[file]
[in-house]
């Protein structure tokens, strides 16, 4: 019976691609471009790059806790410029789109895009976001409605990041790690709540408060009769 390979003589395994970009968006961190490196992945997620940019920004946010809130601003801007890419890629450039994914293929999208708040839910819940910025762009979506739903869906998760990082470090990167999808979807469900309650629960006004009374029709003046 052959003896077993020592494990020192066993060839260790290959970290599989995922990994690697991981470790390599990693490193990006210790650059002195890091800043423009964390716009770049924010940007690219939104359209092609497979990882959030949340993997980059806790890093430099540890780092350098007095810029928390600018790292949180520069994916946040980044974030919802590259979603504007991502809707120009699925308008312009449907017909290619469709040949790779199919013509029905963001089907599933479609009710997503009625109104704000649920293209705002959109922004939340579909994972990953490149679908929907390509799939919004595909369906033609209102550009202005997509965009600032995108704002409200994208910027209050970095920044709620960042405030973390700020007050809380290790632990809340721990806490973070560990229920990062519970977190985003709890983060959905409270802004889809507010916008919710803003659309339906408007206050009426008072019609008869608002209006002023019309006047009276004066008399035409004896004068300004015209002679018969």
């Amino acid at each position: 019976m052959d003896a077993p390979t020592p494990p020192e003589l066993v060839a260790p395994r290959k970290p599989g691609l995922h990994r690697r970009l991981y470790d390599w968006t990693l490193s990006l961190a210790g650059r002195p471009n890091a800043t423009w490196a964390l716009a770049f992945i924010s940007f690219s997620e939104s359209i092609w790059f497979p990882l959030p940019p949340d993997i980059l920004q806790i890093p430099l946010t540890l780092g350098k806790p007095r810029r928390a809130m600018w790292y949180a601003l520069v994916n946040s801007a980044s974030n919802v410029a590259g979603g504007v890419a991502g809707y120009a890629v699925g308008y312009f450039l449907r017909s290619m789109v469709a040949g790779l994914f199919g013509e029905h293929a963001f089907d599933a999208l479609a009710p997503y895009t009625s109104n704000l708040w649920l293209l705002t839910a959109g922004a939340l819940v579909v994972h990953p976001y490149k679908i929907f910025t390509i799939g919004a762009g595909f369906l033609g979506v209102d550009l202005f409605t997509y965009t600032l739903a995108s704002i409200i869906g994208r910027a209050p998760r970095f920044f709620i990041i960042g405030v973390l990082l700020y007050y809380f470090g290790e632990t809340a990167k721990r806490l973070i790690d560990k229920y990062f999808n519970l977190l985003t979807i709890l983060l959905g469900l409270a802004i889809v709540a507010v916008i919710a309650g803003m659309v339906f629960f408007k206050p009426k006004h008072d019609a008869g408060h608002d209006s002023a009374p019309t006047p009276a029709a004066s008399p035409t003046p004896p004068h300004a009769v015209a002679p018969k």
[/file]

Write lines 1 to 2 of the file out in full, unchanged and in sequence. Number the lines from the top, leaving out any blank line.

[in-house]
């Protein structure tokens, strides 16, 4: 019976691609471009790059806790410029789109895009976001409605990041790690709540408060009769 390979003589395994970009968006961190490196992945997620940019920004946010809130601003801007890419890629450039994914293929999208708040839910819940910025762009979506739903869906998760990082470090990167999808979807469900309650629960006004009374029709003046 052959003896077993020592494990020192066993060839260790290959970290599989995922990994690697991981470790390599990693490193990006210790650059002195890091800043423009964390716009770049924010940007690219939104359209092609497979990882959030949340993997980059806790890093430099540890780092350098007095810029928390600018790292949180520069994916946040980044974030919802590259979603504007991502809707120009699925308008312009449907017909290619469709040949790779199919013509029905963001089907599933479609009710997503009625109104704000649920293209705002959109922004939340579909994972990953490149679908929907390509799939919004595909369906033609209102550009202005997509965009600032995108704002409200994208910027209050970095920044709620960042405030973390700020007050809380290790632990809340721990806490973070560990229920990062519970977190985003709890983060959905409270802004889809507010916008919710803003659309339906408007206050009426008072019609008869608002209006002023019309006047009276004066008399035409004896004068300004015209002679018969």